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Pedestrian Fatalities on the Rise

45- to 64-year-olds most affected in 2018, report says; 2019 rate may be highest in 30 years

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The consequences of walking while intoxicated can be as fatal as getting behind the wheel if you're not on the sidewalk, and in 2018 more pedestrians ages 45 to 64 died while drunk than any other age group, according to a report released Thursday.

In second place for pedestrian fatalities with a blood alcohol content of 0.08 percent or higher, the legal threshold for drunken driving, was the 55-to-64 age bracket, the Governors Highway Safety Association report showed.

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"Whether you are walking, driving, bicycling — whatever you're doing — if you choose to imbibe, drink alcohol, you've got to recognize that it impacts your reaction time, motor skills and a lot of other things,” said Pam Shadel Fischer, the association's senior director of external engagement and special projects. Although “you're not behind the wheel, you're impaired, and there's a potential for negative impact."

The total number of drunk pedestrians who died in wrecks was more than double the number of drunk drivers who killed people out for a walk, the study shows.

Using a ride-hailing app, calling a cab or even having a designated walker to help keep an inebriated person off the roadway all can work toward decreasing the number of drunk pedestrian fatalities, Fischer said.

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Pedestrian fatalities in general also grow

Walking while drunk isn't the only worry. Across the country, the number of pedestrian fatalities no matter the cause has increased by more than 50 percent in the past 10 years.

Using 2019 preliminary data from the U.S. government's National Highway Traffic Safety Administration, the Governors Highway Safety Association, a nonprofit based in Washington, D.C., estimates nearly 6,600 pedestrians died last year.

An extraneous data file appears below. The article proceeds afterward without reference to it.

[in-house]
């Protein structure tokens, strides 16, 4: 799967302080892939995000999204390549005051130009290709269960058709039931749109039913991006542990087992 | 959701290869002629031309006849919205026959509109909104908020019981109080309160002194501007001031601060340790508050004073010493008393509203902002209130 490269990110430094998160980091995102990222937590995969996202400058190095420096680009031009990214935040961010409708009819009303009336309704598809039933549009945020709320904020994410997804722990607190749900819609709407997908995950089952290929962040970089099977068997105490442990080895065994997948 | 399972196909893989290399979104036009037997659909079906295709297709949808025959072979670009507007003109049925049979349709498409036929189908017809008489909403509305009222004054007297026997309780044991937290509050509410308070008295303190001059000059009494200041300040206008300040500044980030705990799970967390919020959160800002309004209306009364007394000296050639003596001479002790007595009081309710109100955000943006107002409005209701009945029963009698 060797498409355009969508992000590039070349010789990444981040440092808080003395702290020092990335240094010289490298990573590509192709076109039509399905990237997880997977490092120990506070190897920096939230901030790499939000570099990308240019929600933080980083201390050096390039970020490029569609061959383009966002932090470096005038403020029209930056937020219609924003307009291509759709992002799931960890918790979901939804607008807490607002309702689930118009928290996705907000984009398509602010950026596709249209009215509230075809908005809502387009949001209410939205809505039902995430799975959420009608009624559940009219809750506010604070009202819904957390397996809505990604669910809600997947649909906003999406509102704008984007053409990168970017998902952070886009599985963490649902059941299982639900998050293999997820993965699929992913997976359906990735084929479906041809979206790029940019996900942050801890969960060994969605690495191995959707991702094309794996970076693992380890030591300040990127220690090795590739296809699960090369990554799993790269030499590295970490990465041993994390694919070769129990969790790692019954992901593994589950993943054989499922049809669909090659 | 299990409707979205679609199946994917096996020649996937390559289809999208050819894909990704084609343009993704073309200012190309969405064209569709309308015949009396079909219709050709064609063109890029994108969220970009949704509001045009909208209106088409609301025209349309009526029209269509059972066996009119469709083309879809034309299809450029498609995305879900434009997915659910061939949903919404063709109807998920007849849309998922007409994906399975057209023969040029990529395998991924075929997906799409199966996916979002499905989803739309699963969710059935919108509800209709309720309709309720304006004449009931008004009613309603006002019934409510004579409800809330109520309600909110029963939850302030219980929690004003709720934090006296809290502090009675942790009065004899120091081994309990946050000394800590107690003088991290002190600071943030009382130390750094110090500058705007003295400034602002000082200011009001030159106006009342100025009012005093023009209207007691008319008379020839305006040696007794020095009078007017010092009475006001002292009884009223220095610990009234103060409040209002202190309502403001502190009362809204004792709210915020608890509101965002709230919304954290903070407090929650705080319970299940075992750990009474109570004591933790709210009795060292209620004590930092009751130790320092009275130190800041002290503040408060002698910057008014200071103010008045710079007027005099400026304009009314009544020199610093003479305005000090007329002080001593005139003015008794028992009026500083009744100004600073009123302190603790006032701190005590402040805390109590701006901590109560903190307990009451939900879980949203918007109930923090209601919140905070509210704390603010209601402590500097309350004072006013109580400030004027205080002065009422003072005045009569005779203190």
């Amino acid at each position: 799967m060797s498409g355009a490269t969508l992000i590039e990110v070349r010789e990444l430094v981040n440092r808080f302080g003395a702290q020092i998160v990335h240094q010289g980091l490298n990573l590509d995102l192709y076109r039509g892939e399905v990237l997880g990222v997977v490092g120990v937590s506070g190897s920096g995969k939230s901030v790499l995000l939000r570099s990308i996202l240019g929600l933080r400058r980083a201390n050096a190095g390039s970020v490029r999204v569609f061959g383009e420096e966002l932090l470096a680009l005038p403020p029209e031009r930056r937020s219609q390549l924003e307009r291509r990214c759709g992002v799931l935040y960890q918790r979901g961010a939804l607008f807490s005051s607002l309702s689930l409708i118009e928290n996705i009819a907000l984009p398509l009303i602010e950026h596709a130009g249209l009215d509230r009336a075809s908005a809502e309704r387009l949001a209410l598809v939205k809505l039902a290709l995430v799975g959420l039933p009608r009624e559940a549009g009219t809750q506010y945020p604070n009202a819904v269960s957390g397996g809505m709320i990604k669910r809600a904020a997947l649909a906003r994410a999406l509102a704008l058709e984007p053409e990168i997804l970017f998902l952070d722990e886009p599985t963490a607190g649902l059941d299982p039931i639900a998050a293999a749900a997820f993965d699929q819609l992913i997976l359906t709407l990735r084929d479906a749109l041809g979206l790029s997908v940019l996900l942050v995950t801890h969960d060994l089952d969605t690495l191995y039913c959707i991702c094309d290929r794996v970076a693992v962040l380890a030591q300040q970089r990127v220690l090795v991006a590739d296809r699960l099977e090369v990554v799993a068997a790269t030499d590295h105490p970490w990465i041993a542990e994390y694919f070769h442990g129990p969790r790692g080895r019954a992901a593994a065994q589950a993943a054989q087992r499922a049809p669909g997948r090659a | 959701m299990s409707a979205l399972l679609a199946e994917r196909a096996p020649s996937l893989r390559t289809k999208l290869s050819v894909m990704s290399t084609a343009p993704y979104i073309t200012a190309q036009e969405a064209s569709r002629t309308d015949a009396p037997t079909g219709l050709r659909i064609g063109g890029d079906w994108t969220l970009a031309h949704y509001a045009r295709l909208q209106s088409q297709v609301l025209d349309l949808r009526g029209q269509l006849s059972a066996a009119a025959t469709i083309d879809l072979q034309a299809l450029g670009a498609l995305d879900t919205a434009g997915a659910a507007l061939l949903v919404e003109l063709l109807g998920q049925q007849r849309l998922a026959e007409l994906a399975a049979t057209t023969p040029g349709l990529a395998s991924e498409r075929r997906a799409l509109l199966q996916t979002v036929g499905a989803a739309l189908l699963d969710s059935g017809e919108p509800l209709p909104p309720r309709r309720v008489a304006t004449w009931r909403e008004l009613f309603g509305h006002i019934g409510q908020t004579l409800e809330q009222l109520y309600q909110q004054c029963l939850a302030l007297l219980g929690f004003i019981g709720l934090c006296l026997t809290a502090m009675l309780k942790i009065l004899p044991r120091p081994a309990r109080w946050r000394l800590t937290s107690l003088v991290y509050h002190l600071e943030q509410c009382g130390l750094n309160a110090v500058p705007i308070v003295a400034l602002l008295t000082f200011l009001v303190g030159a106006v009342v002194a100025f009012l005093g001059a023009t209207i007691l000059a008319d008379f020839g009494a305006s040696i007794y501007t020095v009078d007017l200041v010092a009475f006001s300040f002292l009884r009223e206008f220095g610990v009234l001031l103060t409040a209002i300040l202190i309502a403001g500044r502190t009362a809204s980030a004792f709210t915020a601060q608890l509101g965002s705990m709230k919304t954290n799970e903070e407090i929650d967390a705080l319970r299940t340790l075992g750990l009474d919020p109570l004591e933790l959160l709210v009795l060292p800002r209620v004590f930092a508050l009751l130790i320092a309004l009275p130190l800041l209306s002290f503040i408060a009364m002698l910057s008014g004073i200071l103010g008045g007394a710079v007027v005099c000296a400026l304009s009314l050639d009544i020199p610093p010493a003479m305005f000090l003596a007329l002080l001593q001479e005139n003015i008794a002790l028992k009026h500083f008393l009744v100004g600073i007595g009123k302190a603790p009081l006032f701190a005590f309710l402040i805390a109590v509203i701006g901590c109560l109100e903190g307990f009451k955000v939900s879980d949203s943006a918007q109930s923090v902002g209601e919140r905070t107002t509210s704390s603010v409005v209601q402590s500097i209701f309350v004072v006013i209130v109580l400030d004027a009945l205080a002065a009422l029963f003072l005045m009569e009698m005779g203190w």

That's the highest number of pedestrian deaths in more than 30 years. In 2018, people ages 50 to 64 accounted for more than a quarter of pedestrian deaths, according to the federal government.

Not all states had rising pedestrian fatalities. The report suggests that demographic changes, drug use, economic conditions, fuel prices, population and weather can cause fluctuations.

In 30 states, the number of pedestrian deaths increased. Five states — Arizona, California, Florida, Georgia and Texas — accounted for nearly half of the deaths but have only about a third of the U.S. population.

California, Texas and Florida are the states with the highest numbers of residents 65 and older, according to 2018 Census Bureau estimates.

"I hate to say this, but as we get older and our bodies age, we have frailty issues,” Fischer said. “So if we are struck by a vehicle, there's a greater chance that we would be seriously injured or killed."

The estimated number of pedestrian deaths for the first half of 2019 ranged from one in Vermont to 519 in California. New Mexico had the highest rate of deaths per 100,000 residents.

Another factor that has contributed to the rise in pedestrian deaths: a trend to larger vehicles. Smartphones’ increase in popularity in the past decade also contributed to cognitive and visual distractions for everyone on the road, according to the report.

Walking at night hinders visibility

Night is far more dangerous for walkers than daylight. Substantially more than half of the deaths occur at night, when a driver's ability to see someone walking is the worst; the share of nighttime deaths has been steadily increasing for the past decade.

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"Make yourself as visible as possible,” Fischer said. “I wouldn't go out in my car without turning my headlights on in the dark. So, I wouldn't do anything different as a walker."

Of all the dangers on the road for pedestrians, Fischer said she thinks speeding poses the biggest threat, since the chances of surviving a hit from a fast car are low.

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The association points to education, enforcement and engineering as ways to lower fatalities.

"When we've got those things happening in states, and we continue to work at them, it can make a huge difference,” Fischer said.

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